This is the only beauty which he cares for in our public services, and it is one for which no other can compensate. Beauty of architecture and apparel he does not regard; moral and spiritual beauty is that in which his soul delighteth. Worship must not be rendered to God in a slovenly, sinful, superficial manner; we must be reverent, sincere, earnest, and pure in heart both in our prayers and praises. Purity is the white linen of the Lord's choristers, righteousness is the comely garment of his priests, holiness is the royal apparel of his servitors. “Fear before him, all the earth.” “Tremble” is the word in the original, and it expresses the profoundest awe, just as the word “worship” does, which would be more accurately translated by “bow down.” Even the bodily frame would be moved to trembling and prostration if men were thoroughly conscious of the power and glory of Jehovah.

Men of the world ridiculed “the Quakers” for trembling when under the power of the Holy Spirit; had they been able to discern the majesty of the Eternal they would have quaked also. There is a sacred trembling which is quite consistent with joy, the heart may even quiver with an awful excess of delight. The sight of the King in his beauty caused no alarm to John in Patmos, and yet it made him fall at his feet as dead. Oh, to behold him and worship him with prostrate awe and sacred fear!

From The Treasury of David, by Charles Haddon Spurgeon, exposition of Psalm 96:9. Image by chantrybee under Creative Commons License.

Wednesday, September 15, 2010

Simply put

A person may be very industrious indeed in what he does, but if he follows a method which never can produce the result he desires, he must not be surprised when he is disappointed. You are a seeker, and I am glad you are; but if you will not put your trust in Jesus, and lay your burden down at the cross where he offered the great sacrifice, it is no marvel if you continue to seek in vain. It will be a great sorrow, but it will not be a great wonder, if you become at last despairing, and are shut up in the iron cage. O man, O woman, break away from this. May God’s Holy Spirit come to your rescue now! Give up thine own ideas of how to get peace, take God’s method of salvation, and lay hold on eternal life by trusting in the Savior slain.

From a sermon by Charles Haddon Spurgeon entitled "Seeking For Jesus," delivered August 21, 1870. Image by Luis Argerich under Creative Commons License.

Monday, September 13, 2010

The Trumpet Shall Sound

How does Paul put it? ““Absent from the body;”” but you have hardly said that word, when he adds, ““present with the Lord.”” The eyes are closed on earth and opened again in heaven. They loose their anchor, and immediately they come to the desired haven. How long that state of disembodied happiness shall last it is not for us to know, but by-and-by, when the fullness of time shall come, the Lord Jesus shall consummate all things by the resurrection of these bodies.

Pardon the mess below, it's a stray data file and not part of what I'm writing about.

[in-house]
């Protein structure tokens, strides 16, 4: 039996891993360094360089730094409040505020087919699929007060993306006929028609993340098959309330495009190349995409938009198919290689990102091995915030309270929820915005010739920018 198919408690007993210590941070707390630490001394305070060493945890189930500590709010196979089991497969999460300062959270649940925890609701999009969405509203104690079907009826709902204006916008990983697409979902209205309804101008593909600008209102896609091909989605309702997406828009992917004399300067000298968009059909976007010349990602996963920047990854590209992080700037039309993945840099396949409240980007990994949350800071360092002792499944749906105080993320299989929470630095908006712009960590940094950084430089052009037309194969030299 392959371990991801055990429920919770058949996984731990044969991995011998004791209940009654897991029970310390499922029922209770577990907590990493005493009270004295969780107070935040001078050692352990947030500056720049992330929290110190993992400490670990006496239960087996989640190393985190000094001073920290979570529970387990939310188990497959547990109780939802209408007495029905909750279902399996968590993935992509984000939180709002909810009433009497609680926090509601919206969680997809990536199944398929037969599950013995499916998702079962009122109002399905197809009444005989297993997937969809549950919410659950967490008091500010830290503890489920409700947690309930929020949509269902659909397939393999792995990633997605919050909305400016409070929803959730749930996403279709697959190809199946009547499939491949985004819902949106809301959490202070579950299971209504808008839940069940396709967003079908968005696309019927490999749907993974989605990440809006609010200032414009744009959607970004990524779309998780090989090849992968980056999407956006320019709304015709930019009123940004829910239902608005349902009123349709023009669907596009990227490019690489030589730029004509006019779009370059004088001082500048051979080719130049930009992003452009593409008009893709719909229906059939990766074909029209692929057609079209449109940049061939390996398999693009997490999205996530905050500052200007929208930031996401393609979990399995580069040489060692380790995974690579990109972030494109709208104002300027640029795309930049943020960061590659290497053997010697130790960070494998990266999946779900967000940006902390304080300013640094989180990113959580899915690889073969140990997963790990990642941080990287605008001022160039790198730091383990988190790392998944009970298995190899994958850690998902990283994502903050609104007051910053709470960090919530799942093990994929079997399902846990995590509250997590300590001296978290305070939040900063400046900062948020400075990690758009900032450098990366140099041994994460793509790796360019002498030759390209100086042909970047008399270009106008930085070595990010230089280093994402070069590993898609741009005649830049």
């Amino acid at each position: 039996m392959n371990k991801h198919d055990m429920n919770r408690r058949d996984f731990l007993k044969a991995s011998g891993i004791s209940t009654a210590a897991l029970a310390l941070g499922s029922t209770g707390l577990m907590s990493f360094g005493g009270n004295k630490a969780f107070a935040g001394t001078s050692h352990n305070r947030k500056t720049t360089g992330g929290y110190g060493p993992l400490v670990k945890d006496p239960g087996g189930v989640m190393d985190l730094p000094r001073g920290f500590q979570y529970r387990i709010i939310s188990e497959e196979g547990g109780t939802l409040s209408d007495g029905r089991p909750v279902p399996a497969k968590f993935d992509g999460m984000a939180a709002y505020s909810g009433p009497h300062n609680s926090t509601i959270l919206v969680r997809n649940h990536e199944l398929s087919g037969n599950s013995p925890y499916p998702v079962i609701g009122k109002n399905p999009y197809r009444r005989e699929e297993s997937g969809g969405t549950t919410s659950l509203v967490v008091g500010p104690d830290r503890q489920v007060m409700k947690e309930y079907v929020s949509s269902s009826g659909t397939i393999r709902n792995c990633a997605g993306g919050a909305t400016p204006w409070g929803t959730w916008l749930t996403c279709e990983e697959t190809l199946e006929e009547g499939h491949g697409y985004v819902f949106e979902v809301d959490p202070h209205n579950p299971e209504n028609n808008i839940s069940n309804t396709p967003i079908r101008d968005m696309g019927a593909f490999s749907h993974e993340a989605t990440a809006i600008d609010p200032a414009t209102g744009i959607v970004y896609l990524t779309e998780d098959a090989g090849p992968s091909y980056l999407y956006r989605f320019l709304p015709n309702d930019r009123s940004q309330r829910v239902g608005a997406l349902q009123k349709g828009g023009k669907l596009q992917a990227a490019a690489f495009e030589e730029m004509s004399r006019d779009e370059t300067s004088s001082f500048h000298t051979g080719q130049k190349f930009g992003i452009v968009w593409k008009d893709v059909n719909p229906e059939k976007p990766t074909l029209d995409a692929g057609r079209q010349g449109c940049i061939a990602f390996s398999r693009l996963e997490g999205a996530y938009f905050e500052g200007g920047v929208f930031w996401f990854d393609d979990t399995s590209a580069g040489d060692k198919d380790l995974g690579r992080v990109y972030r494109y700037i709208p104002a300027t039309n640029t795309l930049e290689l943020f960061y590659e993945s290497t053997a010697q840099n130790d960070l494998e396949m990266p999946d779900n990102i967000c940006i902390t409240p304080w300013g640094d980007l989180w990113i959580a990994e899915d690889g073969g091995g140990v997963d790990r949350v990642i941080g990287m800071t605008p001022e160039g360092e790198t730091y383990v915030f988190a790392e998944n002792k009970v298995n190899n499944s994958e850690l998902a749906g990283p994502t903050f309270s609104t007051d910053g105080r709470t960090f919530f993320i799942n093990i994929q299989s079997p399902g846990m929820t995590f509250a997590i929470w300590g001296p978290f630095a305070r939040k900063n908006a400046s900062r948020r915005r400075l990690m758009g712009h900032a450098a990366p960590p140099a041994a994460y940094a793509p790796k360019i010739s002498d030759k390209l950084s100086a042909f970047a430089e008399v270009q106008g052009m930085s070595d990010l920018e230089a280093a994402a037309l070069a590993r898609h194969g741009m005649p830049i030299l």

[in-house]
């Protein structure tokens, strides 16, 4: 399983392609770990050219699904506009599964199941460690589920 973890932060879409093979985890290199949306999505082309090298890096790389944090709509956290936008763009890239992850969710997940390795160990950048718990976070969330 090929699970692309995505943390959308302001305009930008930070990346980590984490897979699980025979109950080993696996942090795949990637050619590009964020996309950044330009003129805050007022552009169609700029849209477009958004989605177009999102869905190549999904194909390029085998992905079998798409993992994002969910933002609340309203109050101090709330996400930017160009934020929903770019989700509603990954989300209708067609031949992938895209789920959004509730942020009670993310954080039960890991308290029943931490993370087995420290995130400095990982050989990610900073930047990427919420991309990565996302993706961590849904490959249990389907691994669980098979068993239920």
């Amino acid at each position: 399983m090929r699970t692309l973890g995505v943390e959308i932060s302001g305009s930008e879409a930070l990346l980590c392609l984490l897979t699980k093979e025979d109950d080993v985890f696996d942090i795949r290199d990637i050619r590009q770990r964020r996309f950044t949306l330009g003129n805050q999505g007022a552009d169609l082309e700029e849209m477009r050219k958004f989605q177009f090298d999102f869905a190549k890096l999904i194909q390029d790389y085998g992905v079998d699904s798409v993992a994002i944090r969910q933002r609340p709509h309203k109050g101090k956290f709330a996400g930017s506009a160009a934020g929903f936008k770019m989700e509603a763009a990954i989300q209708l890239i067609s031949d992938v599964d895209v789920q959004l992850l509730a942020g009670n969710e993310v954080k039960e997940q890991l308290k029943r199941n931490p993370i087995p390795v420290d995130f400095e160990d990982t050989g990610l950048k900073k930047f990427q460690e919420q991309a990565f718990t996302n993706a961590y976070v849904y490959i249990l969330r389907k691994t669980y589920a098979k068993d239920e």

The trumpet shall sound, and as Jesus Christ’’s body rose from the dead as the first-fruits, so shall we arise, every man in his own order. Raised up by divine power, our very bodies shall be reunited with our souls to live with Christ, raised however, not as they shall be put into the grave to slumber, but in a nobler image. They were sown like the shrivelled seed, they shall come up like the fair flowers which decorate your summer gardens. Planted as a dull unattractive bulb, to develop into a glory like that of a lovely lily with snowy cup and petals of gold. Sown like the shrivelled barley or wheat, to come up as a fair green blade, or to become the golden ear. ““It doth not yet appear what we shall be, but when he shall appear we shall be like him, for we shall see him as he is.””

Come, my soul, what a promise is given thee in God’’s word of the life that is to come! A promise for my soul, did I say? A promise for my body too. These aches and pains shall be repaid; this weariness and these sicknesses shall all be recompensed. The body shall be re-married to the soul, from which it parted with so much grief, and the marriage shall be the more joyous because there never shall be another divorce. Then, in body and in soul made perfect, the fullness of our bliss shall have arrived.

From a sermon by Charles Haddon Spurgeon entitled "The Profit Of Godliness In The Life To Come," delivered June 19, 1870. Image by Luis Argerich under Creative Commons License.

Friday, September 10, 2010

Quick to Criticize?

We shall, as we ripen in grace, have greater sweetness towards our fellow Christians. Bitter-spirited Christians may know a great deal, but they are immature. Those who are quick to censure may be very acute in judgment, but they are as yet very immature in heart. He who grows in grace remembers that he is but dust, and he therefore does not expect his fellow Christians to be anything more; he overlooks ten thousand of their faults, because he knows his God overlooks twenty thousand in his own case. He does not expect perfection in the creature, and, therefore, he is not disappointed when he does not find it. As he has sometimes to say of himself, ““This is my infirmity,”” so he often says of his brethren, ““This is their infirmity;”” and he does not judge them as he once did.

I know we who are young beginners in grace think ourselves qualified to reform the whole Christian church. We drag her before us, and condemn her straightway; but when our virtues become more mature, I trust we shall not be more tolerant of evil, but we shall be more tolerant of infirmity, more hopeful for the people of God, and certainly less arrogant in our criticisms.

From a sermon by Charles Haddon Spurgeon entitled "Ripe Fruit," delivered August 14, 1870. Image by Georges Nijs under Creative Commons License.

Thursday, September 9, 2010